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BRICs and Mega Trends in World Culture Essay


Introduction

The world is increasingly changing into a state of multi polarity due to the emergence of new economic powers particularly the BRIC. BRIC is a symbol that is used in reference to Brazil, Russia, India and China which are considered to be newly emerging economies or emerging markets and are at the level of newly advanced economic development.

These symbols are used as a symbol of paradigm shift in the global economic power from the G7 economic group (Renard, 2009). The rate of economic growth in the BRIC countries will supersede that of the developed countries eventually.

The global influence of the G7 is slowly diminishing due to the constant rise of the BRIC. Whereas China and India are the fastest growing economies among the BRIC, Brazil and Russia are the least emergent economies in the BRIC (Renard, 2009).

The BRIC countries account for approximately 42% of the world’s population and 26% of the world’s Gross Domestic Product (GDP). They experience growth in all sectors from retail and agriculture to manufacturing. Consequently, BRIC have a total land area of 29% (Economy Watch, 2011).

Characteristics of India and China

These countries have a larger population of middle class with great purchasing power parity hence a boosting demand. They both have the largest number of working population and they experience the fastest growing economy in the world.

To open up their economies, India and China have reduced their regulatory and legislative burden of operating businesses particularly in the retail sector (Mangalorkar, Kuppuswamy, Groeber, n.d.). These two countries have maintained their stable economic growth from the 1990s.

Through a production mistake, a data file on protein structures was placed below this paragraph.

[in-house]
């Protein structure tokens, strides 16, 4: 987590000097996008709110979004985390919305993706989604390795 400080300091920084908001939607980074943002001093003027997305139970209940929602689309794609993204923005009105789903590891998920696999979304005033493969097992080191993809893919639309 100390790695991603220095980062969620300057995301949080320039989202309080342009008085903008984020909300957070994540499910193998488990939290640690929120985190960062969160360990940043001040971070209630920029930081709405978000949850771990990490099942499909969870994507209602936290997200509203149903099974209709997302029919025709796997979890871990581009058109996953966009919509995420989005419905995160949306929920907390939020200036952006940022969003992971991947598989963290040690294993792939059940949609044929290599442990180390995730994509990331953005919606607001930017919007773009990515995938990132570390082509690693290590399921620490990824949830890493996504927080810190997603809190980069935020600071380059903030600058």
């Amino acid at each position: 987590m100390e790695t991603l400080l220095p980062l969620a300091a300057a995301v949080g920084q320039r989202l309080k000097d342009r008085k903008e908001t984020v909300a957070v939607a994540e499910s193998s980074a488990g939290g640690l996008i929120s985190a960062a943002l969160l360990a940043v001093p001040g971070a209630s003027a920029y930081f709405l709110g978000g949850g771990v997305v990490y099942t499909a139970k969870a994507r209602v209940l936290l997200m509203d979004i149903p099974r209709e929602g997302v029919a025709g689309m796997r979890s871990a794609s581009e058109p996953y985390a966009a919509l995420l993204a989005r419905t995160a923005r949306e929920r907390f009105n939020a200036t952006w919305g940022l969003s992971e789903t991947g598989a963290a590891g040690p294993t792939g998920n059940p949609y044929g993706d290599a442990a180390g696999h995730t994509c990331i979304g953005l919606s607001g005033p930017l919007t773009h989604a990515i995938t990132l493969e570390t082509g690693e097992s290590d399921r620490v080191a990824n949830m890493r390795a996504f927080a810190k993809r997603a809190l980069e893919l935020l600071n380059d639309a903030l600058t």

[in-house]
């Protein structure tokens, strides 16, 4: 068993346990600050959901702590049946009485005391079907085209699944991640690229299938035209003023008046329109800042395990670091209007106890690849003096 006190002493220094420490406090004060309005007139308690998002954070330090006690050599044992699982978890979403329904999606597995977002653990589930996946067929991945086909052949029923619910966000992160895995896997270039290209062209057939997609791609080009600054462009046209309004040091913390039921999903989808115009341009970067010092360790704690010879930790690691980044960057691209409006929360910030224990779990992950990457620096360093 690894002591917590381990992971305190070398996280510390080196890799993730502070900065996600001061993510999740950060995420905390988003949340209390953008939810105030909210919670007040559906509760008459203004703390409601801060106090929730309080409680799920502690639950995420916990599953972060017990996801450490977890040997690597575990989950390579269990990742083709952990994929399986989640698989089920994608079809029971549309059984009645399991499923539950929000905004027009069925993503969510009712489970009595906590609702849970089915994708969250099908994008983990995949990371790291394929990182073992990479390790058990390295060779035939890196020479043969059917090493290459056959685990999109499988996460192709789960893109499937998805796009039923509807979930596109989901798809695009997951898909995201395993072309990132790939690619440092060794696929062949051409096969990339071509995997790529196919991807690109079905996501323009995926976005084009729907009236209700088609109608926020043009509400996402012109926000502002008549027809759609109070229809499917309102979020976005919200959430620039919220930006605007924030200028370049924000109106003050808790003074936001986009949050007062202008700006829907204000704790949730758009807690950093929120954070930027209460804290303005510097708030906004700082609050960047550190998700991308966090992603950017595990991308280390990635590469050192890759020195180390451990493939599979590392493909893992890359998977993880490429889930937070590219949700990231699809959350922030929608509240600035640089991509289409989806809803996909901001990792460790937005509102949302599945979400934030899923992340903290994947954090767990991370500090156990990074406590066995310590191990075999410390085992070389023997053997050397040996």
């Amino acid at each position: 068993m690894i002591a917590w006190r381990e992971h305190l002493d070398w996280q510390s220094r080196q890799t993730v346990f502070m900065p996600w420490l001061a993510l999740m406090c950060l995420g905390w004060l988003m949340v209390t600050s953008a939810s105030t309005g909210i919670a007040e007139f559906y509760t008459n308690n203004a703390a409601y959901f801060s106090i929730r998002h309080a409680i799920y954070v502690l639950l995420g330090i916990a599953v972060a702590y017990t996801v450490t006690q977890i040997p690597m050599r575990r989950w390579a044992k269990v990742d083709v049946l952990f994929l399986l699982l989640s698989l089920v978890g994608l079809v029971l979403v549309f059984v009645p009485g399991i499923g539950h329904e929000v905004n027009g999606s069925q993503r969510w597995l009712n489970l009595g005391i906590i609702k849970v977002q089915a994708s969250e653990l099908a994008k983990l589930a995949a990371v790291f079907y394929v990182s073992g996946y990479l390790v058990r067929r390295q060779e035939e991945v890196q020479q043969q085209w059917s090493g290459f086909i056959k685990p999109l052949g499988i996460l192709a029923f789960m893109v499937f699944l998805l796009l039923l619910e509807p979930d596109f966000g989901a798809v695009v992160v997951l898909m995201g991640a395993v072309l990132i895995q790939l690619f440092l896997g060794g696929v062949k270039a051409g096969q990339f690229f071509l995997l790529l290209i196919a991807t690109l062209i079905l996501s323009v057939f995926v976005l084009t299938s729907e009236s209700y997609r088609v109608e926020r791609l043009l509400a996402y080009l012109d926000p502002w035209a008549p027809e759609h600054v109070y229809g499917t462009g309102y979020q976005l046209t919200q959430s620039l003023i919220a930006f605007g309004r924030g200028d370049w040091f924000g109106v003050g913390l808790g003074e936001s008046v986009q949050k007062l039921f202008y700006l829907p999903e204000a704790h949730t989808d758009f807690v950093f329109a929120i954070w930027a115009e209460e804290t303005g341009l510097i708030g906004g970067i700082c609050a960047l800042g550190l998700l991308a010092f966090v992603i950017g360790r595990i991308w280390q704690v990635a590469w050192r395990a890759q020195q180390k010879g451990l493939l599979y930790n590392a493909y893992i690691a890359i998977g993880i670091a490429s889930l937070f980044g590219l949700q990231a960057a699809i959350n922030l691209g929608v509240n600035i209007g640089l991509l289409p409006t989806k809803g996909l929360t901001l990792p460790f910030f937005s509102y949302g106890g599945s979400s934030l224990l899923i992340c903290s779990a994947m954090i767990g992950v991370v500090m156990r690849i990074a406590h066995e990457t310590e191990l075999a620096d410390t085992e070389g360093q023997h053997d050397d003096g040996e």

The only disparity between these two countries is that the economic growth rate of China is higher while on the other hand the economic stability of India is high (Mizuho Research Institute, 2006). Between the year 2002 and 2008, the economic growth rate of China was 10% while that of India grew at 8%.

Strengths and Weaknesses of China and India

Among the strengths of China and India are that they have a lot of agricultural and mineral resources, also their commodity markets is expanding. India’s economic policies are considered stable in the world, its robust economy enabled India to weather the storm of the global financial crises. This has been associated with its rigid banking policies and minimum bureaucratic crisis and its protectionist policies.

The disconnectedness of India’s state dominated financial system with the foreign market proved instrumental in the global financial crisis (Molano, 2009). China and India allow the influx of cheap goods form the OECD countries; these have enabled them to pin down inflation and interest rates and hence opening up their domestic markets for western countries.

China in particular have placed emphasis on exporting their goods cheaply thus placing competitive pressures on the manufacturers in higher cost OECD. India on the other hand has posed challenges to Anglophone countries like US and UK by increasing its technological capability in the IT sector (Hawksworth, 2006).

The following are the weaknesses China and India: first is that they have volatile markets, secondly, their macro-economic policies are unstable. Natural disasters have the potential of bringing down economies; this is because their economies depend on rain fed agriculture and hence vulnerable to natural calamities which might slow them down.

It is also expected that China will experience problems in the future due to its one child policy. China’s open economic structure was exposed by the contraction of the US economy and the collapse of trade finance in the US. China bore the brunt of the global economic crisis due to the nature of their economy which is export oriented and investment driven (OECD, 2009).

Current and Projected rise by 2050

Currently, the BRIC account for 15% of G6 GDP but it is projected that by 2050, BRIC economies could supersede that of the G6 in US dollars. The current demographic trends and the rate of economic growth of the BRIC is between 5-10 percent annually with India being expected to be the fastest growing economy in the world.

This is based on the above case projections in 2050 while China is expected to be the second. Consequently, by the same year, Brazil will be expected to be at par with Japan. The declining working age population of Russia will likely slow down its economy and by 2050 it will be similar to that of France. India’s economy could overtake that of US and China combined by 2050 (Wilson & Purushothaman, 2003).